int  x1,  y1,  x2,  y2,  x3,  y3;
     // We start with point (160,120)
     x1 = x2 = x3 = 160;
     y1 = y2 = y3 = 120;
     for (int i=0; i<100; i++)  {
          triangle  (g, x1, y1, x2, y2, x3, y3);
          y1--;  x2--;  y2++;  x3++;  y3++;
     g.setColor (Color.black);
     triangle (g,x1,y1,x2,y2,x3,y3);

void triangle (Graphics g, int x1, int y1,
                            int x2, int y2, int x3, int y3)  {
     g.drawLine (x1, y1, x2, y2);
     g.drawLine (x2, y2, x3, y3);
     g.drawLine (x3, y3, x1, y1);
How does this applet work?

From the method
paint the method triangle is called a hundred times. We start with a small 'triangle', whose three co-ordinates are the same (160, 120), so really one point. Then we put the co-ordinates further and further apart, so what we really draw are larger and larger green triangles. The last triangle is drawn in black, and our result will look like this:


At the start of this chapter it was observed that every method belongs to a certain class. But what class does the method
triangle belong to? The answer is quite simple: as you will know, every applet is a class. The method triangle is defined in this applet and consequently belongs to the class FillTriangle .

An 'int' method
If your applet would ask somebody's name, height or year of birth, it would be handy if there was a method that could get a positive integer number from a textfield. 

Such a method should do a number of things, such as:

  • copy a string from the textfield
  • convert the string to a number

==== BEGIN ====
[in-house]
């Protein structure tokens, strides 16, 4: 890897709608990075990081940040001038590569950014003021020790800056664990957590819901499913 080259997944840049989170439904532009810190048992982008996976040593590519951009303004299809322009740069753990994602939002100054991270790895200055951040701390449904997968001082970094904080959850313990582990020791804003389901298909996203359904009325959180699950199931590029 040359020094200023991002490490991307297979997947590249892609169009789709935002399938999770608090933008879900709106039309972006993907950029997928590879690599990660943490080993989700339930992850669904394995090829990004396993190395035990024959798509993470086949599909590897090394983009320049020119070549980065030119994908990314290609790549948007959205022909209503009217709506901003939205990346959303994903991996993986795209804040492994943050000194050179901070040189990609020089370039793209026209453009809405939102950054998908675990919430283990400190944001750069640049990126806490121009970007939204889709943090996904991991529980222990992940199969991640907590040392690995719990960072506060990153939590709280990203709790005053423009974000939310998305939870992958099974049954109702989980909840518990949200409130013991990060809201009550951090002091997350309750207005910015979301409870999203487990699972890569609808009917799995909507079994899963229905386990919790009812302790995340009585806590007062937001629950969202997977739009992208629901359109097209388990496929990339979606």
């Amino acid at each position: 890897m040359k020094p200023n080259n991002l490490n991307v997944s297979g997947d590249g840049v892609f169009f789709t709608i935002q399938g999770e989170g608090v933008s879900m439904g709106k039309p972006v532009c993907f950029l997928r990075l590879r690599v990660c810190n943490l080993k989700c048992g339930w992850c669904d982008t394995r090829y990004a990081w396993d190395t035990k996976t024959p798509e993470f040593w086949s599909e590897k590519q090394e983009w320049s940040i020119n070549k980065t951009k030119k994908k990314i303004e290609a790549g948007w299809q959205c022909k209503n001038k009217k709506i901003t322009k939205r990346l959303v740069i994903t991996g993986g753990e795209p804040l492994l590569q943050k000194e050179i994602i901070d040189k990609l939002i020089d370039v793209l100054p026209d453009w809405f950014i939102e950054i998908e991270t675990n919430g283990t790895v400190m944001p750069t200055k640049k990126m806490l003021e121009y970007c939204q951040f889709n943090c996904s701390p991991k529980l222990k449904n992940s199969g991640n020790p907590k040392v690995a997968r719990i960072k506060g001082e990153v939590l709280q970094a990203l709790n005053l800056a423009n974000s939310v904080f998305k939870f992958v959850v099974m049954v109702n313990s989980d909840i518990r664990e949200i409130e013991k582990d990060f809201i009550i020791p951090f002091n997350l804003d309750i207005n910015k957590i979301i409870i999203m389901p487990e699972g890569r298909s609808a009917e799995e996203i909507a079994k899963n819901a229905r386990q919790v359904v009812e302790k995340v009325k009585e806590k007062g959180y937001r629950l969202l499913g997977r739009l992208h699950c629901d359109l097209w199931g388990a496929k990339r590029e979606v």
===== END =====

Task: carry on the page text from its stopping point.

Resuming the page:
• check if it's a positive integer
  • return the value to the program
The method which can do this doesn't have to be very complicated. A simple way to do it could look like this:
// method to get a positive integer number from textfield 'box'
int getIntFromTextField (TextField box)  {
     int n = -1;
     String tmp = box.getText();
     try  {
          n = Integer.parseInt (tmp);
     } catch (NumberFormatException exc) { }
     return n;
Error handling
The method
Integer.parseInt() is a method (belonging to the class Integer) which converts strings into numbers of the type int.

You may, however, wonder about the meaning of the words
try .. catch. This is the way in which Java prevents our program from crashing when something goes wrong, or in this case: if anything else has been typed than a whole number. 

We have agreed that the method should deliver a positive whole number. We make use of this fact by making the number negative (-1) in advance. If anything goes wrong, no new value is assigned to
n and its negative value will tell us that no correct number has been typed.

In our example we did not write anything between the curly brackets. But we could put something there to be performed in the event of an error, for instance something like this:
catch (NumberFormatException exc) { error = true; }
But here this is not really necessary: negative values will already signal  if anything goes wrong.

Write an applet with two textfields, into which positive whole numbers can be typed. After clicking a button, the sum, the (absolute) difference and the product of the two numbers will be displayed. Get the numbers out of the texfields using the method shown above. The applet should not accept anything but positive integers.


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(c) 2003, Thomas J.H. Luif